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Dr Derek J Ripley on the forgotten Bard of Rossendale

PUBLISHED: 00:00 07 July 2015 | UPDATED: 17:58 19 January 2016

E.H. Torrance

E.H. Torrance

(c) Brand X Pictures

People didn’t mince words about E.H. Torrance - especially tripe butchers. Our resident historian tells his story

Of all the controversial figures I have encountered during my research for Forgotten Lancashire (Volume 2), none ranks higher than the novelist E H Torrance. He was also one of the most misunderstood, mainly because he wrote and spoke in a thick Rossendale dialect which few could understand.

Often accused of having an unnatural preoccupation with meat, his novels and poems are filled with sensual descriptions of beef, lamb and pork and were considered obscene by those who believed them to be a metaphor for human flesh. Nothing could be further from the truth.

Torrance was born in Loveclough, a sleepy village on the edge of the Pennines. His father was a butcher, given to simple pleasures such as shooting, fishing, gambling and womanising. Every day, he brought home meat and forced Torrance’s mother, who was vegetarian, to cook it.

When his father died, Torrance abandoned butchering in order to become a writer. If there is one theme which runs through all his work it is meat, particularly what he called ‘poor man’s meat’ - brains, chitterlings, elder, lamb’s fry, sweetbreads, pigs’ trotters and cow heel, all of which both fascinated and repulsed him.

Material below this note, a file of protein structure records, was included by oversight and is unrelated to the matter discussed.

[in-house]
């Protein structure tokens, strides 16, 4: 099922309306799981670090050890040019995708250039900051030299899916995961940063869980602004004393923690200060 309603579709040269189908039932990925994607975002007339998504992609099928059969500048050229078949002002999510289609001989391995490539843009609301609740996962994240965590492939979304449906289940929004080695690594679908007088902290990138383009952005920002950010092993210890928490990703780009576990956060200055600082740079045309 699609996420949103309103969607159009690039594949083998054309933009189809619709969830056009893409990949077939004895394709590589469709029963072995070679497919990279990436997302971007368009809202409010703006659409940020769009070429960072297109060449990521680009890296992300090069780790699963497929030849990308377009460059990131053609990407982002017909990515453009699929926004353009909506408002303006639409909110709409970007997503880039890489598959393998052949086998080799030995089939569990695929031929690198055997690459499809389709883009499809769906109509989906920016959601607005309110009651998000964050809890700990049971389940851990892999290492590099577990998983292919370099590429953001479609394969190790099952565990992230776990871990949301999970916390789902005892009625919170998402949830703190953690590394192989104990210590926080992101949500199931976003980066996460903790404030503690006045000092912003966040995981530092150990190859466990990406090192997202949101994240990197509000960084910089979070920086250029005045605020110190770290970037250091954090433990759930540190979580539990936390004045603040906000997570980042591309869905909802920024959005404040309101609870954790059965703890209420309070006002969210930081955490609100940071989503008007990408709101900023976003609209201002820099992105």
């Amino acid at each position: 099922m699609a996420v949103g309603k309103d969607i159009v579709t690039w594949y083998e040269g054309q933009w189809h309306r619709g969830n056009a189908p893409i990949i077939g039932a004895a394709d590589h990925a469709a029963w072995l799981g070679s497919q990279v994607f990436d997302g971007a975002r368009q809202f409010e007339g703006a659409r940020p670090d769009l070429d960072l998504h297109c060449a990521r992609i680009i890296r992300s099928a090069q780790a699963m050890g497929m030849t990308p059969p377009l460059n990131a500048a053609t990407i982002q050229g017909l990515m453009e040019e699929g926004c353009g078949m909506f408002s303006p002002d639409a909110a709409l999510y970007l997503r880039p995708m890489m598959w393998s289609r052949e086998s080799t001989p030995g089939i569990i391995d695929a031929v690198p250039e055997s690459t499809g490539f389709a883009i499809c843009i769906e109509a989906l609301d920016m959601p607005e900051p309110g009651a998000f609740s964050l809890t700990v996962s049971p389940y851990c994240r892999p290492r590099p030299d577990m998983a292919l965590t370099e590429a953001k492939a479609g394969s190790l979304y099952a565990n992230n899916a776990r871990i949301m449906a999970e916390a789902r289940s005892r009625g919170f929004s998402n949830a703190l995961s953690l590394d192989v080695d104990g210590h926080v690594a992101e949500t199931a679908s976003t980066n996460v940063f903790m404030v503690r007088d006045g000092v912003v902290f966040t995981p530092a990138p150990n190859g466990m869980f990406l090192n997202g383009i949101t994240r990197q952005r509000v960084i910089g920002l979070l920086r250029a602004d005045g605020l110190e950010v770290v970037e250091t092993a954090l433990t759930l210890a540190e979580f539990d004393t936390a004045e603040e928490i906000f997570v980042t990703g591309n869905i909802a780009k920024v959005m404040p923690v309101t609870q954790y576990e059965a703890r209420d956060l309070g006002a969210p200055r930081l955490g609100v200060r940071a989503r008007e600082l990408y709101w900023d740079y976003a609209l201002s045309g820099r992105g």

In his first novel, the semi-autobiographical Lungs and Udders, the hero declares his love for cheaper cuts such as pork shoulder, lamb shoulder, and beef chuck. This was followed by the semi-autobiographical Women in Loveclough, in which he extols the virtues of tongue, sweetbreads, liver and kidneys and describes tenderloin as “overrated”. “There’s no flavour or fat, and the texture is horrible,” he wrote, incurring the wrath of the meat establishment.

In 1969, it was made into a film by the controversial director Ken Wrassle. It is probably best remembered for the infamous nude tripe dressing scene in which actors Albert Yates and Oliver Wright clean and trim the fat off unbleached sheets of raw tripe.

His most notorious book, however, is the semi-autobiographical Sadie Hattersley’s Mother. Notable for its controversial description of filet mignon as “one-dimensional”, the book is liberally sprinkled with four letter words such as rump, shin and loin. Pick up an old copy and it will fall open at a typical passage such as this:

“Admit it, you want it,” she said, breathing heavily. (She had forgotten to get a refill for her inhaler.) “You know you want it. Go on. Admit it.”

“Ah do, chuck,”

“How do you want it?” she asked

“Tha knows how I want it. T’Lanky way, stewed in milk wi’ onions an’ a pinch o’ nutmeg. T’way me mam used to mek it.”

Lawyers insisted that all references to meat should be removed from the 400 page manuscript. It was eventually published in 1928 in an abridged version with fewer than 20 pages.

It was described as “a festering cesspit full to the brim with maggot-ridden filth” by the noted vegetarian literary critic RAC Gill. It was, however, popular with butchers and was named Book Of The Year by Butcher’s Weekly in 1928.

Torrance never received the accolades he felt he deserved. His books are out of print and he has now been completely forgotten by the literary establishment. Nevertheless, he is still considered by many butchers to be one of the greatest exponents of the genre of meat-based literature. He has even been described as the Poet Laureate of Meat by Frank Beavis of FR Beavis and Sons (High Class Butchers) Ltd of Lytham. Four of his novels feature in the Meat Trades Journal’s ‘Books of the Century’ – ‘100 Novels You Must Read Before You Die’. w

Forgotten Lancashire and Parts of Cheshire and the Wirral is by Dr Derek J Ripley. To purchase a copy go to www.forgottenlancashire.co.uk


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